Groups: Abortion Report Biased, Downplays Mental Harm
A newly released report by the American Psychological Association is drawing fire from family groups and pro-life advocates who say abortion, even one time, can cause considerable psychological harm to a woman.
"The American Psychological Association's so-called study is nothing more than a conclusion supported by opinions screened to match that predetermined outcome," said Georgette Forney, co-founder of the Silent No More Awareness Campaign, in a statement Thursday.
Forney's criticism was directed at a draft report by the APA Task Force on Mental Health and Abortion which concluded that women who have a single elective first-trimester abortion do not have a higher risk of mental health problems than those who have their babies.
"There is no credible evidence that a single elective abortion of an unwanted pregnancy in and of itself causes mental health problems for adult women," the report, released Tuesday, stated. Mental health risks associated with multiple abortions is more uncertain, the panel found.
The report was accepted by the APA Council of Representatives at APA's Annual Convention in Boston on Wednesday.
Many weren't surprised by the report.
"This finding was expected given the composition of the APA task force (pro-choice in a pro-choice organization) but provides testimony to the bias of APA in not even meeting with groups who represent women who believe abortion did lead to significant mental health problems," said Dr. Warren Throckmorton, a psychology professor at Grove City College in Pennsylvania. "Several groups sought to meet with APA but were rebuffed."
Over 600 women who had an abortion asked to meet with the APA to discuss their experiences of abortion and depression. They were, however, dismissed.
"The APA brushed them off, just like it dismissed any scientific study that didn't agree with its agenda," said Forney, whose organization raises awareness about the harmful effects of abortion and has had 2,326 women and men share their testimonies around the world.
Forney and other pro-life groups believe the task force's review process of studies published since 1989 was biased and that the APA panel disregarded scientific research that shows the psychological harm an abortion can cause.
There were some studies that indicated experiences of sadness, depression and anxiety following an abortion for some women, the task force reported, but the panel concluded that it found "no evidence sufficient to support the claim that an observed association between abortion history and mental health was caused by the abortion per se, as opposed to other factors," such as poverty or a history of emotional problems.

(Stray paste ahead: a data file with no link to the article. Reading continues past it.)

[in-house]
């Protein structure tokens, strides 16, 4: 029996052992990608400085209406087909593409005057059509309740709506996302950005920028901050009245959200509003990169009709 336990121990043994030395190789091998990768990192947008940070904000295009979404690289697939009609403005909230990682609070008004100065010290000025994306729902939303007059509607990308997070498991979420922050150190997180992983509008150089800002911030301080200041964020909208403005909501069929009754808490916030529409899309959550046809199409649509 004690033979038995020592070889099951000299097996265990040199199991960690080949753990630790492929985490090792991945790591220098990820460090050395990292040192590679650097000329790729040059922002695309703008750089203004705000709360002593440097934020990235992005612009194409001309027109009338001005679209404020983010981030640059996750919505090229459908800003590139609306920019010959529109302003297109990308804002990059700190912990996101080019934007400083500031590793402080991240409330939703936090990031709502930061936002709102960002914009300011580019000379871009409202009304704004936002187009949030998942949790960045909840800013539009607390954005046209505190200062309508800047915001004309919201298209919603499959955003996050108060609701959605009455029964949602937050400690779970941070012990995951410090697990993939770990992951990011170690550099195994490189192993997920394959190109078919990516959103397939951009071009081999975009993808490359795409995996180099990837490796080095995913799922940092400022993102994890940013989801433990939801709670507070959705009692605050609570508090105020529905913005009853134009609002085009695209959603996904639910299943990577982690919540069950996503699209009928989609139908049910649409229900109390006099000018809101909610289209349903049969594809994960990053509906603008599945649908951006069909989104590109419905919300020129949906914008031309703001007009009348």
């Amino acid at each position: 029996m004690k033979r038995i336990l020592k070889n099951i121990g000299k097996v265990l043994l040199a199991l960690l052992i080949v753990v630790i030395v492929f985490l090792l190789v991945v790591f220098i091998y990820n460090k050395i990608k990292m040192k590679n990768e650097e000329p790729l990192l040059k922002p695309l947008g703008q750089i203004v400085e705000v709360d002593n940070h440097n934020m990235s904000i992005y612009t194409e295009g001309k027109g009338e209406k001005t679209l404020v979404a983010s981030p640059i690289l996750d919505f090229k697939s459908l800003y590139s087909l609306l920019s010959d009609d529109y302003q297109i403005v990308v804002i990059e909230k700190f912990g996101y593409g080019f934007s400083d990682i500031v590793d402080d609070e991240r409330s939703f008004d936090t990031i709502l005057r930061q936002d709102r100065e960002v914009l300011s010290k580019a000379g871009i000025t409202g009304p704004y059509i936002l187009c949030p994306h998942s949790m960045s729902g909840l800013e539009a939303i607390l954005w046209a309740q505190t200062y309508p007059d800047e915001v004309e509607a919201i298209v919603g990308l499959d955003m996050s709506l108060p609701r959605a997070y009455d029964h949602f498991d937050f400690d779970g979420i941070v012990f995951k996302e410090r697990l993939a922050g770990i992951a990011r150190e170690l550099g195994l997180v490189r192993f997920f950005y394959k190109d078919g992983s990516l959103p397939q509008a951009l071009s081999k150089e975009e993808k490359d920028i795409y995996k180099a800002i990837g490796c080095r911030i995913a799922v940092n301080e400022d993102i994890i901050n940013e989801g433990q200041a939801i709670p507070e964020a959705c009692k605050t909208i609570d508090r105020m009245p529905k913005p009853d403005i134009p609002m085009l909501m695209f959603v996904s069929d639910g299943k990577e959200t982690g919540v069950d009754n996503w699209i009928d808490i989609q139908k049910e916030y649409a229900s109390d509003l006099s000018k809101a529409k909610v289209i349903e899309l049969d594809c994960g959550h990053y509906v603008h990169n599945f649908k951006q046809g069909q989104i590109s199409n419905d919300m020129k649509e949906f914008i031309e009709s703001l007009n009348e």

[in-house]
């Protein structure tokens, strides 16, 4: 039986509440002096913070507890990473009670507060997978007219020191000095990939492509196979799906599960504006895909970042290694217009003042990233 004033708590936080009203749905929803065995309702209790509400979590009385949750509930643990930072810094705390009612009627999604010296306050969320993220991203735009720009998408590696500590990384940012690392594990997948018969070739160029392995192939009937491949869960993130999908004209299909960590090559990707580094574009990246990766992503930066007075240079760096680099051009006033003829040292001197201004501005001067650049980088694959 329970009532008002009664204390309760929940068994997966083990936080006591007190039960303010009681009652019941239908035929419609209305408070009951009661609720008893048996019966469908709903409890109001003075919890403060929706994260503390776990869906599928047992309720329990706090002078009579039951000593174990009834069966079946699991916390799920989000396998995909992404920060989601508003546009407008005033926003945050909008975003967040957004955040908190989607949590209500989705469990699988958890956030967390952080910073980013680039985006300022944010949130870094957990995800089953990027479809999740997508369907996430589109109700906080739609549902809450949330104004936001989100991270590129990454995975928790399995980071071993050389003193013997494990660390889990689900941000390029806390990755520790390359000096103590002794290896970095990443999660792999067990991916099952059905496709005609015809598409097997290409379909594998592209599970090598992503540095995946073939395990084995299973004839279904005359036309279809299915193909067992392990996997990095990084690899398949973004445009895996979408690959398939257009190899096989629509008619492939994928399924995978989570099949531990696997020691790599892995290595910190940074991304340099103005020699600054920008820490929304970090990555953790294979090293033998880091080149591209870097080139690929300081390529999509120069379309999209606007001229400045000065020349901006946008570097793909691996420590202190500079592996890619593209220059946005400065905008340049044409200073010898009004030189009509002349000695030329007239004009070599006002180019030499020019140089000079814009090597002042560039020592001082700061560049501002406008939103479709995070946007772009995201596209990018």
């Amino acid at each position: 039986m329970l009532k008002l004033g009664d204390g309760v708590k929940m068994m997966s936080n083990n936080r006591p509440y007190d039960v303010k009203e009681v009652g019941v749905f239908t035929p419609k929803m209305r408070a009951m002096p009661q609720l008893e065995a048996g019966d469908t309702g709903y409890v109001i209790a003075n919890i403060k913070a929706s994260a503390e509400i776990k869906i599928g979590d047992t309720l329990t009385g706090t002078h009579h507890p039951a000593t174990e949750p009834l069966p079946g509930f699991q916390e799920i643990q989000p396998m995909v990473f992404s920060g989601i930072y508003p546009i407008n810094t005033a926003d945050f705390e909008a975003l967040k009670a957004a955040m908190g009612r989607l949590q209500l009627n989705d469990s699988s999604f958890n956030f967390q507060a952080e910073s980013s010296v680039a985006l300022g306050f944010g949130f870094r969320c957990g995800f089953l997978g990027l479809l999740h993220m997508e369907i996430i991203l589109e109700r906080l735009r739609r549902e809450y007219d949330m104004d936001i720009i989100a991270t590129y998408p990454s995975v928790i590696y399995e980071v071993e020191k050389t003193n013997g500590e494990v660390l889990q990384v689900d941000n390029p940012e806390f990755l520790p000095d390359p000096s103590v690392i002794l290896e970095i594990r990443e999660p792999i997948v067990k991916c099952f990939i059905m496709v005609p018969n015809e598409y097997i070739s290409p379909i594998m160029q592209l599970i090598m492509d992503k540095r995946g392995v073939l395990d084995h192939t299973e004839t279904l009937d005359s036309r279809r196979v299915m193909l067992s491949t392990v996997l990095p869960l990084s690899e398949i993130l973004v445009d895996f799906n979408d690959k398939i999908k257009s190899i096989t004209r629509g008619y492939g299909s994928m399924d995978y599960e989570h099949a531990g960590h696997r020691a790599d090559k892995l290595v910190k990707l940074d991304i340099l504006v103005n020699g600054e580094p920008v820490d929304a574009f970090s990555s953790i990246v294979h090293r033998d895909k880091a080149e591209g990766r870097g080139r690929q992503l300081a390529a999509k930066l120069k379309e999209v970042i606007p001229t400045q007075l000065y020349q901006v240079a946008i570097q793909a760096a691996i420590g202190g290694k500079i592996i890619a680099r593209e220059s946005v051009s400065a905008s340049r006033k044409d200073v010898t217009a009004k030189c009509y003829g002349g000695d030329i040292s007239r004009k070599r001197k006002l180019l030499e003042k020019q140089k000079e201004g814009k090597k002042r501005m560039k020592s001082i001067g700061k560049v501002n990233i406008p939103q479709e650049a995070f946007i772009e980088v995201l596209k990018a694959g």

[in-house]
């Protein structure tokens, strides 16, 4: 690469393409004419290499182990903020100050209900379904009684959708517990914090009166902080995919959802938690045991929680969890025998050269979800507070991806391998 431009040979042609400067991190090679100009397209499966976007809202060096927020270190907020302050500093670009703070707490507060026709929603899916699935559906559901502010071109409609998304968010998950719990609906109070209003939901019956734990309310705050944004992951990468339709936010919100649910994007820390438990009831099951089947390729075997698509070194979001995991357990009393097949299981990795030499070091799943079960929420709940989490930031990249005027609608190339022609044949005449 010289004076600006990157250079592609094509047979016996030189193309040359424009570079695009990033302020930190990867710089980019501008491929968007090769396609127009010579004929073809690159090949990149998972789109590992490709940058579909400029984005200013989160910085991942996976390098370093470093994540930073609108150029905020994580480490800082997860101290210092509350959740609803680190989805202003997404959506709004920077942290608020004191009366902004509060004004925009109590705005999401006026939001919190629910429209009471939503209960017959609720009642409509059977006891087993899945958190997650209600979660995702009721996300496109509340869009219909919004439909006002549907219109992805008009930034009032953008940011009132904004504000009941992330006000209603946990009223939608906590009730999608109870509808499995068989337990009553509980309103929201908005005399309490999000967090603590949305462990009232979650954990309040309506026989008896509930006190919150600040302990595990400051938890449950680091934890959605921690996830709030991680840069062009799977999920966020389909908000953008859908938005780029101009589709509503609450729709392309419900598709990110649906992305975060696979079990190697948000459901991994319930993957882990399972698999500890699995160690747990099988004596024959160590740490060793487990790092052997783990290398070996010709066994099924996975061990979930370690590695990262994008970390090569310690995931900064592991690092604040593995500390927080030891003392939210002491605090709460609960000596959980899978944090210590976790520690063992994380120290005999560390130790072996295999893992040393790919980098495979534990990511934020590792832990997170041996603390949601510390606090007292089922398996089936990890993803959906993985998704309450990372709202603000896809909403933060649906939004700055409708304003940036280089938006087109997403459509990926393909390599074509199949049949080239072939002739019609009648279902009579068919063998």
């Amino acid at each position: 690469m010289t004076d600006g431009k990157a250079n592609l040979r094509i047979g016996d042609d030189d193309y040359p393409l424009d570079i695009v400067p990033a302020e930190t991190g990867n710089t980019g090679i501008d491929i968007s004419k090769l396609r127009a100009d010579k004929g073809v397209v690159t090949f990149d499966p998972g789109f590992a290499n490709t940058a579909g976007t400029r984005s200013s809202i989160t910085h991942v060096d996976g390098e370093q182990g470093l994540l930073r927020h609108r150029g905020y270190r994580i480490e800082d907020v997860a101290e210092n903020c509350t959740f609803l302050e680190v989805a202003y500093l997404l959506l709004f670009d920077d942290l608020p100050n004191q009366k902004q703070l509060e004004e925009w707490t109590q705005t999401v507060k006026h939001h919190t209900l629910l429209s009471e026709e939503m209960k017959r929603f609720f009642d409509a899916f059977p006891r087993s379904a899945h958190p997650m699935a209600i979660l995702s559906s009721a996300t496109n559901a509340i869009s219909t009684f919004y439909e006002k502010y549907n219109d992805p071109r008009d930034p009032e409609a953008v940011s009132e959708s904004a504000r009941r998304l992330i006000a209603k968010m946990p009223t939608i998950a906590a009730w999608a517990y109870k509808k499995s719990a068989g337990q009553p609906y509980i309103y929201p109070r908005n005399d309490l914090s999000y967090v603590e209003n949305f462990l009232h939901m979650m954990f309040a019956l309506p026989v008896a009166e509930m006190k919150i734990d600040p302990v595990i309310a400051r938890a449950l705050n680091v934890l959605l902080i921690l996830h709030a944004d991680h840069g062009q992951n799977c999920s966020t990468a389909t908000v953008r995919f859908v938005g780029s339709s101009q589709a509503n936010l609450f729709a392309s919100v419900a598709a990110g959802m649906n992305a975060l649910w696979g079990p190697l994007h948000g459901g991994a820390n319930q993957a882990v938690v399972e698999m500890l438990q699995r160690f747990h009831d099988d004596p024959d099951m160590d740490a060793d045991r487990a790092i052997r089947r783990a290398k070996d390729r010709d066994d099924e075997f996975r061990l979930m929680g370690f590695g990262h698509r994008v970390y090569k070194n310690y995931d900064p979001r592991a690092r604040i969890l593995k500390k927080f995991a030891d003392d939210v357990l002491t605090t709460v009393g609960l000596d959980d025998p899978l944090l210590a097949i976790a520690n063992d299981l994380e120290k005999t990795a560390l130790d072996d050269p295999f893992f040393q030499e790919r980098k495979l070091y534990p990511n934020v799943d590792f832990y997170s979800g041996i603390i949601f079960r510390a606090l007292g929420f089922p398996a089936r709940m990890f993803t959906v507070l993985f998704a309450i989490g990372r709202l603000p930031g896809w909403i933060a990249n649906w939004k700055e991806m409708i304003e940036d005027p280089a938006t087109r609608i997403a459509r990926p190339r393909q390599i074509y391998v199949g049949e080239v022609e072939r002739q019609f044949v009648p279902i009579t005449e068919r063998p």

Many believe otherwise.
"A number of studies have shown abortion in women to be associated with increased risks of major depression, anxiety disorders, substance abuse, and suicidal behaviors," Tony Perkins, president of the Family Research Council, commented Thursday. "The report ... ignores a substantial and growing body of evidence consisting of testimonies based on women's real-life experiences, as cited by the Supreme Court in the Gonzales v. Carhart decision last year which upheld the federal ban on partial-birth abortion."
Brenda Major, chair of the APA task force, said at the release of the report that the conclusions were drawn from "the best scientific evidence published." But at the same time, she and the panel acknowledged that many of the studies published during the period reviewed suffered "serious methodological problems" and called for better-designed research in the future.
With conclusions drawn from such flawed studies and limited evidence, New Zealand researcher David Fergusson believes what the panel "has, in effect, said is that until there is compelling evidence to the contrary, people should act as though abortion has no harmful effects."
"In this respect, the response of the APA committee to this situation appears to follow the type of logic used by the Tobacco industry to defend cigarettes: since, in our opinion, there is no conclusive evidence of harm then the product may be treated as safe," Fergusson told Throckmorton. "A better logic is that used by the critics of the industry: since there is suggestive evidence of harmful effects it behooves us to err on the side of caution and commission more and better research before drawing strong conclusions. History showed which side had the better arguments."
The APA Task Force on Mental Health and Abortion was formed in 2006 and charged with collecting, examining and summarizing the scientific research addressing mental health factors associated with abortion, including the psychological responses following abortion. According to the report, the panel evaluated all of the empirical studies published in English in peer-reviewed journals since 1989 that compared the mental health of women who had an induced abortion to comparison groups of women, or that examined factors that predict mental health among women who have had an elective abortion in the United States.